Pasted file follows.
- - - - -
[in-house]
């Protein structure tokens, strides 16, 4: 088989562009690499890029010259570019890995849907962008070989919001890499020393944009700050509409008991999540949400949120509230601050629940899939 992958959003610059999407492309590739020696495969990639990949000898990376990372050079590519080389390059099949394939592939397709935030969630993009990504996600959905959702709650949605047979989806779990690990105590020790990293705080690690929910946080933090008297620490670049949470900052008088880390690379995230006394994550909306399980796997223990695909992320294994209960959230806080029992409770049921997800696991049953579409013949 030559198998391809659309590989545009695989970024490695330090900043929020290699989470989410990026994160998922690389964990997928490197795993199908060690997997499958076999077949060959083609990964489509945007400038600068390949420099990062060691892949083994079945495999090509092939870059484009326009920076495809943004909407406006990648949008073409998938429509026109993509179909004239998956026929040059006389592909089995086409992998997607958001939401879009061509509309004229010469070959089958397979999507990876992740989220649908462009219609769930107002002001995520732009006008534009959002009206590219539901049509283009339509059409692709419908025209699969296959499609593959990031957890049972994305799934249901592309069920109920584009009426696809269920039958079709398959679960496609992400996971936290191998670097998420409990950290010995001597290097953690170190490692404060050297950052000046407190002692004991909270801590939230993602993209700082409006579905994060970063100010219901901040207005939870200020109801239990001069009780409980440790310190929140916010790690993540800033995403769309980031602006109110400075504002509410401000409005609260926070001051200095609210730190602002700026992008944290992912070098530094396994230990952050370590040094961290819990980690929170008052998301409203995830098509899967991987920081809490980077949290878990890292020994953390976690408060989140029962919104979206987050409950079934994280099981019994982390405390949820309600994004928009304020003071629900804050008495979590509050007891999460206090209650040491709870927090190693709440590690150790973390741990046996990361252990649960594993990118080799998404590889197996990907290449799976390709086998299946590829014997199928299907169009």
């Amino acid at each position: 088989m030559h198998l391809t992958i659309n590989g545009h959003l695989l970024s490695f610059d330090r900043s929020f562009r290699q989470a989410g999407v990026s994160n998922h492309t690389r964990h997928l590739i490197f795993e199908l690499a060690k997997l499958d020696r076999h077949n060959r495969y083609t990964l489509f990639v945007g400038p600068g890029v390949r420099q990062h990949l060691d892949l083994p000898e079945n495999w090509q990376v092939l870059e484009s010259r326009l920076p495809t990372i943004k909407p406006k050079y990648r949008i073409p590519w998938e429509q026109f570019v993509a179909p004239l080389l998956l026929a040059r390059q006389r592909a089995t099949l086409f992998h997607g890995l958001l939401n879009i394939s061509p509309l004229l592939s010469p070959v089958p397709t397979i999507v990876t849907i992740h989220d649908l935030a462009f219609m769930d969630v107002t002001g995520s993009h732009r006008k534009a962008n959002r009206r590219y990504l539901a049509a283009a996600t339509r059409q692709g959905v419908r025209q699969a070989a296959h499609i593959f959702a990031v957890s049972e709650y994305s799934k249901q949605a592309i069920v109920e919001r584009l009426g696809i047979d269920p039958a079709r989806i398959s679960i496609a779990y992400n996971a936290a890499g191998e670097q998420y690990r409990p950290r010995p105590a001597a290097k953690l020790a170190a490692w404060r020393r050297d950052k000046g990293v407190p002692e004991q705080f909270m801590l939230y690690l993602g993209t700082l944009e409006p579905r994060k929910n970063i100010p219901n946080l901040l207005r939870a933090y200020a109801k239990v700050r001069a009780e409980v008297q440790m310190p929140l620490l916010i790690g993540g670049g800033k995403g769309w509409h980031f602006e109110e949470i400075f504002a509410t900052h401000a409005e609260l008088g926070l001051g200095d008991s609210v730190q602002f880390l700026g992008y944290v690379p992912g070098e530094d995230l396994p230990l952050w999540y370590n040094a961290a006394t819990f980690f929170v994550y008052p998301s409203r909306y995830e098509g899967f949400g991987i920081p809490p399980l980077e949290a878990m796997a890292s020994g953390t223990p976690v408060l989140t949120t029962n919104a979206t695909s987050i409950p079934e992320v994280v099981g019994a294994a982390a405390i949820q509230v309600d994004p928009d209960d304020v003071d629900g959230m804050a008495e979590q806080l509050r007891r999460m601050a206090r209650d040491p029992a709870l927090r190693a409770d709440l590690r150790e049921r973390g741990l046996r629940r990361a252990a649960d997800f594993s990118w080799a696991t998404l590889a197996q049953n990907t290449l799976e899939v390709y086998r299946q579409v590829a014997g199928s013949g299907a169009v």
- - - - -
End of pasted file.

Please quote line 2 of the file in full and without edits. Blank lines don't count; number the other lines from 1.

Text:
């Protein structure tokens, strides 16, 4: 088989562009690499890029010259570019890995849907962008070989919001890499020393944009700050509409008991999540949400949120509230601050629940899939 992958959003610059999407492309590739020696495969990639990949000898990376990372050079590519080389390059099949394939592939397709935030969630993009990504996600959905959702709650949605047979989806779990690990105590020790990293705080690690929910946080933090008297620490670049949470900052008088880390690379995230006394994550909306399980796997223990695909992320294994209960959230806080029992409770049921997800696991049953579409013949 030559198998391809659309590989545009695989970024490695330090900043929020290699989470989410990026994160998922690389964990997928490197795993199908060690997997499958076999077949060959083609990964489509945007400038600068390949420099990062060691892949083994079945495999090509092939870059484009326009920076495809943004909407406006990648949008073409998938429509026109993509179909004239998956026929040059006389592909089995086409992998997607958001939401879009061509509309004229010469070959089958397979999507990876992740989220649908462009219609769930107002002001995520732009006008534009959002009206590219539901049509283009339509059409692709419908025209699969296959499609593959990031957890049972994305799934249901592309069920109920584009009426696809269920039958079709398959679960496609992400996971936290191998670097998420409990950290010995001597290097953690170190490692404060050297950052000046407190002692004991909270801590939230993602993209700082409006579905994060970063100010219901901040207005939870200020109801239990001069009780409980440790310190929140916010790690993540800033995403769309980031602006109110400075504002509410401000409005609260926070001051200095609210730190602002700026992008944290992912070098530094396994230990952050370590040094961290819990980690929170008052998301409203995830098509899967991987920081809490980077949290878990890292020994953390976690408060989140029962919104979206987050409950079934994280099981019994982390405390949820309600994004928009304020003071629900804050008495979590509050007891999460206090209650040491709870927090190693709440590690150790973390741990046996990361252990649960594993990118080799998404590889197996990907290449799976390709086998299946590829014997199928299907169009």